Why we're still waiting for an AIDS vaccine
The bottom line is this: A traditional bottom line approach isn't enough to combat the worst epidemic since the Spanish Flu.
NEW YORK (Fortune) -- The next time someone tells you that an unfettered free market can solve all of our social problems, ask them why it is taking so long to develop a vaccine to combat the worst epidemic since the Spanish flu pandemic of 1918.
I'm talking, of course, about AIDS, which has killed nearly 25 million people since the first cases were documented in 1981. About 3 million died last year, and another 4 million were infected with HIV, the virus that causes AIDS, according to UNAIDS.
This summer, the long-running search for an AIDS vaccine is again in the news. The Bill and Melinda Gates Foundation recently awarded $287 million in grants to researchers working on a vaccine. Later this month, about 20,000 people will converge on Toronto for the 16th International AIDS conference, where there will be lots of talk about a vaccine.
The thing is, people have been talking about an AIDS vaccine for a long time. In 1984, Margaret Heckler, who was then the secretary of Health and Human Services, said a vaccine could be ready for testing in a couple of years. In 1997, President Clinton challenged the nation to come up with a vaccine within a decade. Today, the experts say a vaccine probably will not be ready for at least another 10 years.
Prevention programs - promoting abstinence, monogamy and the use of condoms - have slowed down HIV infection rates. But a vaccine remains the best hope of bringing the epidemic under control.
So what's taking so long?
Partly, it's the science. HIV is one of the most complicated viruses ever identified. It replicates and mutates rapidly, and targets the very immune system that protects us from disease. I don't pretend to understand the science, so I won't try to explain it, but you can learn more at the Web site of the International AIDS Vaccine Initiative, which offers this basic q-and a.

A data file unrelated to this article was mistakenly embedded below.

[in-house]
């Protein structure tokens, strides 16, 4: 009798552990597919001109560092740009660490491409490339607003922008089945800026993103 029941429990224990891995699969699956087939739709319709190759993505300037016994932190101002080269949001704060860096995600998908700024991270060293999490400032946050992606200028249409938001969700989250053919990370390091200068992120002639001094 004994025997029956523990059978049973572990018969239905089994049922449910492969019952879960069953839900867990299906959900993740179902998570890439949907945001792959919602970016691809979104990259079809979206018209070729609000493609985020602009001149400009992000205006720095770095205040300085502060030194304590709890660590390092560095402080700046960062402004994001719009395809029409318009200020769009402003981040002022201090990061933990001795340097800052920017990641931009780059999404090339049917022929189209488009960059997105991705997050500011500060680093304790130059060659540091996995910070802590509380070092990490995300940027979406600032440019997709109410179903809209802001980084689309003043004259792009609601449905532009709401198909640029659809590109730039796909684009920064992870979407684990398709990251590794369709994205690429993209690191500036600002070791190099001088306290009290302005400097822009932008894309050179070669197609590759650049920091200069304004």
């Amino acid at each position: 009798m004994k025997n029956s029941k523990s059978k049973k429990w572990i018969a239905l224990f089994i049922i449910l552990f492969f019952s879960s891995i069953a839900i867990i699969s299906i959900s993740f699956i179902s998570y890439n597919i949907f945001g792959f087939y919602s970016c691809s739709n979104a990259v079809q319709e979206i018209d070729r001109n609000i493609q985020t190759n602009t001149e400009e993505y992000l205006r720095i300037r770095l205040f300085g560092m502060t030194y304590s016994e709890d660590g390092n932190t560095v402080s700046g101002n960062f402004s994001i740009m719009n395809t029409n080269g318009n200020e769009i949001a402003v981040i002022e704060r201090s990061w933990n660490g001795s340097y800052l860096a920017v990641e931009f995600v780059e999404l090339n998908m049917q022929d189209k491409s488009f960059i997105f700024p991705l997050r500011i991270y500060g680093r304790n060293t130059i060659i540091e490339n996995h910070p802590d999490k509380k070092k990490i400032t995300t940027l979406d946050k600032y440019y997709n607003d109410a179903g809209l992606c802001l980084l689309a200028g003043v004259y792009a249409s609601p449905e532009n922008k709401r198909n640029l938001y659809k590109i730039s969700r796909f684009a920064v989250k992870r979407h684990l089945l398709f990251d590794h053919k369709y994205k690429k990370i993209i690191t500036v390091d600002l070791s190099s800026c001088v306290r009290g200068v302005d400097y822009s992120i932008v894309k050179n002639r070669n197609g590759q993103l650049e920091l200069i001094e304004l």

Big pharma doing less than you think
But economics comes into play, too. The five big pharmaceutical companies that make vaccines - GlaxoSmithKline (Charts), Merck, Novartis (Charts), Sanofi-Aventis (Charts) and Wyeth (Charts) - all do research into AIDS. No drug company wants to be accused of ignoring the epidemic. But they are doing a lot less than you might imagine.
According to IAVI and the Aids Vaccine Advocacy Coalition, private industry invested about $75 million into AIDS vaccine research in 2005 - only about 10 percent of the $759 million spent on research. (Nearly all of the rest came from governments, led by the United States.)
Global spending on an AIDS vaccine from all sources - government, private industry and foundations - represents less than 3 percent of global spending on AIDS, according to IAVI. In other words, virtually all of the money spent on AIDS has gone to treatment rather than prevention - no surprise given the high costs of treatment and the influence exercised by AIDS patients.